Tong Tat wins 10m Air Pistol bronze in tournament


DESPITE a ranking of sixth going into the finals of the National Sports Council Director’s Trophy Shooting Championships, Selangor’s Tan Tong Tat performed above and beyond the call of duty by securing a top-three finish in the men’s 10m Air Pistol category.

The 17-year-old from Beaconhouse Sri Lethia, Klang, began with a strong showing before his nerves got the better of him and eventually settled with a bronze medal.

“I was nervous and my coach, Felix Ho, calmed me down by talking to me about what to do and what to expect during the competition,” he said.

“The shooters are excellent but I knew I could do better than my recent performances,” he added.

After accumulating 563 points to qualify for the finals, Tong Tat shot his way to another 174.3 points. That effort proved to be more than 20 points shy of silver medallist Eddy Chew, who scored 196.6.

“Jonathan Wong topped the category for the gold medal,” said Tong Tat. “Both Jonathan and Eddy are more experienced shooters than I am and have represented Malaysia on several occasions.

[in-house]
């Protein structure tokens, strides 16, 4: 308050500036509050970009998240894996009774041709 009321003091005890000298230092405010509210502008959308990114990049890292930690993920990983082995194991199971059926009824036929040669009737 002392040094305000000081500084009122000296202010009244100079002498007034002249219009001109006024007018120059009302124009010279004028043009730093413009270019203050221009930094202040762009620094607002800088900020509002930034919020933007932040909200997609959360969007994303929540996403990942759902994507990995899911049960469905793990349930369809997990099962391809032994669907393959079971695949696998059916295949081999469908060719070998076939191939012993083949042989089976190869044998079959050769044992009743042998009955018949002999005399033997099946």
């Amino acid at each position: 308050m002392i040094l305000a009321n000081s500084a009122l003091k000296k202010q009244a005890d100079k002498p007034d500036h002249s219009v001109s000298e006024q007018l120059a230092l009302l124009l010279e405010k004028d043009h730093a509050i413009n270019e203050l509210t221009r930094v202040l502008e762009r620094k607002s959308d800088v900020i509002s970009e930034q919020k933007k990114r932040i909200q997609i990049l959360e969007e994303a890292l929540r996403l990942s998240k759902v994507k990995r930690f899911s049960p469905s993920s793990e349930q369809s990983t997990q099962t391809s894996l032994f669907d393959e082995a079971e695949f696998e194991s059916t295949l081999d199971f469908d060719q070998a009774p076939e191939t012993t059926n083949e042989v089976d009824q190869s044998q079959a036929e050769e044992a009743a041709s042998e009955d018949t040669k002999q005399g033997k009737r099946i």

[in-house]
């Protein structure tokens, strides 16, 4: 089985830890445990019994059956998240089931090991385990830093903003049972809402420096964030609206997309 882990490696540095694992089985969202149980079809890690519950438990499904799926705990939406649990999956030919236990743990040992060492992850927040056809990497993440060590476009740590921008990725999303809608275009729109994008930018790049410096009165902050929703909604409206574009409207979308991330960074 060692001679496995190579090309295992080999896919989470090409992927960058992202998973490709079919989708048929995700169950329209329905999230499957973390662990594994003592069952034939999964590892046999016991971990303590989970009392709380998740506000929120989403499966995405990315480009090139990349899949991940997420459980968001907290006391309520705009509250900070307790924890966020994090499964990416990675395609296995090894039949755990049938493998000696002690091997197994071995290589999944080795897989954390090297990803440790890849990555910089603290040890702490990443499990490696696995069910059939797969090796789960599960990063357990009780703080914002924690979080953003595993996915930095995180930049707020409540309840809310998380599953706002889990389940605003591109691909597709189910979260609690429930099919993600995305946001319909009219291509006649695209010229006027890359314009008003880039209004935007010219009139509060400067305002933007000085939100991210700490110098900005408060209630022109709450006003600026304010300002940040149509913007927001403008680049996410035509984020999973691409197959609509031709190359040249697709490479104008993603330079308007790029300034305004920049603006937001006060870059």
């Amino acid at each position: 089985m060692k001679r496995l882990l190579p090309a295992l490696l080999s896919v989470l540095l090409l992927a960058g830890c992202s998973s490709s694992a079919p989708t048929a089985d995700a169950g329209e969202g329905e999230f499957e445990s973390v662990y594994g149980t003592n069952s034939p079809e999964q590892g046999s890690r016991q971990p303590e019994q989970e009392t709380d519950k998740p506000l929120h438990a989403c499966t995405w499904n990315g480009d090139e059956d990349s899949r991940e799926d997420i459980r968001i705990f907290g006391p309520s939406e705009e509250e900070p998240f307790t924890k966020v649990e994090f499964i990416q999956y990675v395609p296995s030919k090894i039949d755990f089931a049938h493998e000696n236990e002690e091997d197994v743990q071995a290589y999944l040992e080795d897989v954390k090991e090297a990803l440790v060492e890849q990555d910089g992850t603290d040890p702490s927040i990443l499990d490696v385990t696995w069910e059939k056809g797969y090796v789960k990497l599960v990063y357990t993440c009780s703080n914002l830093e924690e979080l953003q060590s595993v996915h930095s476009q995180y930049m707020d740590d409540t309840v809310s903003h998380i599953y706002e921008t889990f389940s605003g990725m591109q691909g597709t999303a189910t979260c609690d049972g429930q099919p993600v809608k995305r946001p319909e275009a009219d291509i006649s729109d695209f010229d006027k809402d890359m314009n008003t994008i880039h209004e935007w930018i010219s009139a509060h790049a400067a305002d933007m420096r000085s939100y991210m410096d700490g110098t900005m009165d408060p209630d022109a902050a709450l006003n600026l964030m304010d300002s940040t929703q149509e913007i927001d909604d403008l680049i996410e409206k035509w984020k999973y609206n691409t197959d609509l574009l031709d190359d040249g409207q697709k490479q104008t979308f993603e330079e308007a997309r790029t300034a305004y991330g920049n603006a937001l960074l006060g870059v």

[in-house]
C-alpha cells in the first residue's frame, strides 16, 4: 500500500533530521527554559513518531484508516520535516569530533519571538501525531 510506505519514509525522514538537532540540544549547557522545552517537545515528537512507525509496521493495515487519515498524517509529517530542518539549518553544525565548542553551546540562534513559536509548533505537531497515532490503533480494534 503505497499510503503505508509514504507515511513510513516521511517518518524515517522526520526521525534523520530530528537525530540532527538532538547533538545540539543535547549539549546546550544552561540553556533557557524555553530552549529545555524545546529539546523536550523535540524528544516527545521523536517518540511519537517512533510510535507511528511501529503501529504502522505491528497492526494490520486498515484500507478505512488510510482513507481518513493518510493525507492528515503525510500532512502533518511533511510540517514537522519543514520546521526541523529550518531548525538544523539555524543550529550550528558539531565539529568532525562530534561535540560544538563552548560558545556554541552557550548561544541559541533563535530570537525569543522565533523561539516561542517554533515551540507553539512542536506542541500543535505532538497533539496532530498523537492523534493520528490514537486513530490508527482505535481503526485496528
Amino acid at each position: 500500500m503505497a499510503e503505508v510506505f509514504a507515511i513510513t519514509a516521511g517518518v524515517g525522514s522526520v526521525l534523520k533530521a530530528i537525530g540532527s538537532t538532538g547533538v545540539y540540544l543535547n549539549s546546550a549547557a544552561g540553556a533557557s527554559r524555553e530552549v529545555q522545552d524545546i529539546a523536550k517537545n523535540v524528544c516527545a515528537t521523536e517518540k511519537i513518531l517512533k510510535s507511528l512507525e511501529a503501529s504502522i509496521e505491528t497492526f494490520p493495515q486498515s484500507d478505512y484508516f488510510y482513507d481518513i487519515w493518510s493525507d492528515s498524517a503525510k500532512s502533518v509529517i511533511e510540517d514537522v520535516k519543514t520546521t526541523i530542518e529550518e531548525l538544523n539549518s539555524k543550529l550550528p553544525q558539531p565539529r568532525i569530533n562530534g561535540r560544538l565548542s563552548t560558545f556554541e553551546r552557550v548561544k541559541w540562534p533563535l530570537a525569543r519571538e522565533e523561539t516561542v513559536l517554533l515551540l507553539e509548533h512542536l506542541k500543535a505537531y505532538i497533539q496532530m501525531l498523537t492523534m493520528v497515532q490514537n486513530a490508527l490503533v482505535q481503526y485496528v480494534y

“With this performance and the confidence it has given me, I will now focus more on the preparation for the 14th Malaysia Games (Sukma) in Perlis next May,” he added.

Fine shot: Tong Tat taking aim with his air pistol in training. 
Tong Tat taking aim with his air pistol in training.

With the championship’s bronze medal and RM100 prize secured, Tong Tat is also focusing on his SPM examinations.

“I was upset that I could not compete in the 37th South-East Asia championship due to the examinations,” he said.

“But I accept that sometimes things like this happen.”

Earlier this year, Tong Tat won a silver medal in 10m Air Pistol and 25m Standard Pistol events, as well as a bronze medal in 25m Rapid Fire Pistol at the fourth Malaysian Junior Shooting Championships.

He also won a gold at the National Shooting Association of Malaysia (NSAM) President Ally T.H. Ong Trophy 2013, featuring in the 50m Pistol (Men) Team event.

Tong Tat trains four days a week and around two hours a session.

“I also do mental preparation like visual imagination of the venue and shooting practises to prepare for competition,” he said.

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